Policy Issues: Dual Diagnoses, Addiction, and Siloed Services
It’s clear that clients experiencing dual diagnoses are a challenge for APS programs. But there have been few provisions for APS clients with dual diagnoses in policy. Broadly, policies for mental health services significantly lag behind our current understanding of best practices. With the CDC estimating that one out of five seniors have some form of mental health challenge and older men having the highest suicide rate, providing specific support for populations with mental health issues is a significant need.
Federal policies offer fewer supports compared with state-specific counterparts. For example, the federal Paul Wellstone and Pete Domenici Mental Health Parity and Addiction Equity Act (MHPAEA) requires that commercial health plans provide mental health and substance use disorder benefits comparably to medical and surgical services. In essence, commercial health plans cannot place significantly greater barriers to mental health and substance use disorder treatment than other comparable benefits. In comparison, the California Mental Health Parity Act goes further and requires that all state-regulated commercial plans and insurers provide full coverage for treating all substance use disorders and mental health conditions, including inpatient and outpatient treatments. There is no limitation on benefits or coverage to short-term or acute treatment or medically necessary services and arranged coverage for out-of-network services for medically necessary treatment is required.
Key national programs supporting mental health services include Medicare, Medicaid, Social Security Disability Insurance (SSDI), and Veterans Affairs. In Medicare, mental health conditions are primarily covered through Medicare Part B unless the service requires the client to be admitted as an in-patient. Medicare Part B coverage includes one depression screening per year, individual and group psychotherapy with doctors or other licensed professionals, family counseling, psychiatric evaluation, and medication management. Medicaid benefits vary between states. Some states, such as California, provide full coverage in their Medicaid program (Medi-Cal), while others, such as Georgia, partner with community providers and provide some reimbursement for services performed at certain Care Management Organizations. SSDI uses certain criteria to determine eligibility and provides a limited income for people with mental health challenges who qualify. Lastly, Veterans Affairs provides services primarily related to post-traumatic stress disorder, psychological effects of military sexual trauma, depression, bereavement, and anxiety. This connection may also be a source of general support for clients who are veterans.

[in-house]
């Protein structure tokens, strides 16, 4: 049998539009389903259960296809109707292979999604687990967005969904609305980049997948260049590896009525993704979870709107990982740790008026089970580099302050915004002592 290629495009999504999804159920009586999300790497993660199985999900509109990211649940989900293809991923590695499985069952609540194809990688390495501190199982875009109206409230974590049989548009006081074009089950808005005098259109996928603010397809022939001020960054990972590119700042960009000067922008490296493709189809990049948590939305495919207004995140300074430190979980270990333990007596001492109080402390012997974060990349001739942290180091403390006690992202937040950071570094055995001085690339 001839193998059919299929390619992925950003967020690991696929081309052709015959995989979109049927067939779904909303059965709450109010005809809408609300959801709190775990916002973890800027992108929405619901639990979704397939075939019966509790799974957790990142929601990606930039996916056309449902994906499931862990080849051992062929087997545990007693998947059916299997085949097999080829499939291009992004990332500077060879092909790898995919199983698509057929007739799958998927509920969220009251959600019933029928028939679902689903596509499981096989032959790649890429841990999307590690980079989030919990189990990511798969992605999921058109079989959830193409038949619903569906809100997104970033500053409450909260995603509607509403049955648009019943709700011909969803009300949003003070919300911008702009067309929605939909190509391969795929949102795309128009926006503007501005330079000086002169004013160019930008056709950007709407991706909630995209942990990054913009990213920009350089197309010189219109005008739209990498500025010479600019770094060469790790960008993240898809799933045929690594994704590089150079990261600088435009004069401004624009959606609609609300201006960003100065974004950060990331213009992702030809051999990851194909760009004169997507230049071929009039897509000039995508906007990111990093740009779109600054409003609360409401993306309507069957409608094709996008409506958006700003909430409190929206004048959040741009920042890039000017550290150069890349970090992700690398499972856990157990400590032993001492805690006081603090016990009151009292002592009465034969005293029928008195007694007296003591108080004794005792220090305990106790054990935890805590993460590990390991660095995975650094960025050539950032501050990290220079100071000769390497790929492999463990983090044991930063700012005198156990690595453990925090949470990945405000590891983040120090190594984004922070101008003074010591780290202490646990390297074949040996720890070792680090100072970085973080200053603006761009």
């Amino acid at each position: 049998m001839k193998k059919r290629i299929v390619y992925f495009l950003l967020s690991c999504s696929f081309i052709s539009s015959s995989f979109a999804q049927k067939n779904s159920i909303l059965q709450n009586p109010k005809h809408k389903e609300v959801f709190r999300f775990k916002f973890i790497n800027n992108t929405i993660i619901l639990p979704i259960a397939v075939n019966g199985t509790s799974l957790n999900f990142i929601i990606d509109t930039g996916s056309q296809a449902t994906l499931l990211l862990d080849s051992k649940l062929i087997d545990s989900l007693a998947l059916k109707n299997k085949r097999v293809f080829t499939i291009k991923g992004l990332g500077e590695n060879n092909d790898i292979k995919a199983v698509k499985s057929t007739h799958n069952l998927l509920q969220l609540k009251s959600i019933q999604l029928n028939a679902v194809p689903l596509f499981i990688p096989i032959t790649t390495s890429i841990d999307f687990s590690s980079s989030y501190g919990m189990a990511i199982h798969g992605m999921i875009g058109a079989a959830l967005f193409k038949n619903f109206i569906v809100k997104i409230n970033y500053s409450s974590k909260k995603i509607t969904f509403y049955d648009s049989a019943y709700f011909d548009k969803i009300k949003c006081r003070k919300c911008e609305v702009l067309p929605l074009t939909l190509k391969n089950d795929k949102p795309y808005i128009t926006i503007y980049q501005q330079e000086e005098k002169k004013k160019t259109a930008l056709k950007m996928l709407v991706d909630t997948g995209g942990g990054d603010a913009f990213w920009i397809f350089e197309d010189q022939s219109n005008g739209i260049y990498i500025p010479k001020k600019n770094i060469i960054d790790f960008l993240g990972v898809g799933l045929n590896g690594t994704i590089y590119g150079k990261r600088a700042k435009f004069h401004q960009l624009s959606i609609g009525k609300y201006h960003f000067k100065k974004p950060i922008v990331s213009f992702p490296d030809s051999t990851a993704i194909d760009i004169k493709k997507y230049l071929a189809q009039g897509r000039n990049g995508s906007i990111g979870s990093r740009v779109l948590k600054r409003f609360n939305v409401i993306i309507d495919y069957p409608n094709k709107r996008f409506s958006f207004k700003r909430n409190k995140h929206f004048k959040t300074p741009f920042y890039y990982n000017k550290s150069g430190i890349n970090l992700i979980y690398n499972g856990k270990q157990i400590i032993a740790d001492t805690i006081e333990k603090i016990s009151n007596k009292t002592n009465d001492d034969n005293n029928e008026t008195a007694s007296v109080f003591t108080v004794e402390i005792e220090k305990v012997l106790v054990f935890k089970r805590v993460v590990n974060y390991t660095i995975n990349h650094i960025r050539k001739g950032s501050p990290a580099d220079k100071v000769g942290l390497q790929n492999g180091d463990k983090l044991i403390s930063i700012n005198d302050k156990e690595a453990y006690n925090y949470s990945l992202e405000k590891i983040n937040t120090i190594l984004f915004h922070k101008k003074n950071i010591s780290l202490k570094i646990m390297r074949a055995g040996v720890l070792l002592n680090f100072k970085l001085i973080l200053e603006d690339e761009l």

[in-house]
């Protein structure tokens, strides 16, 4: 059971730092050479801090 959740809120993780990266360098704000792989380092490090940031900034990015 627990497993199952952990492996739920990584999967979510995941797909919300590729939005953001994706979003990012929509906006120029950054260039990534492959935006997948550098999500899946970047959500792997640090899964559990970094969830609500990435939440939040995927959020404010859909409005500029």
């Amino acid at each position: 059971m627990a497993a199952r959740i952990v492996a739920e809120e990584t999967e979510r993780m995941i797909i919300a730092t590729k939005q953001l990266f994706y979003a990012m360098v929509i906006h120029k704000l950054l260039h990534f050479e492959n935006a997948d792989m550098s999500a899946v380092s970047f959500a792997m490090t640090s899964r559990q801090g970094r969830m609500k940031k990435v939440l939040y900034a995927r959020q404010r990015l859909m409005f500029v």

Clients facing mental health diagnoses and addiction issues experience many challenges. APS workers engaged with these clients may face greater difficulties and risk of recurrence than with other cases, but research and resources are gradually increasing. By becoming knowledgeable and pursuing resources, APS workers can break down silos and support healing.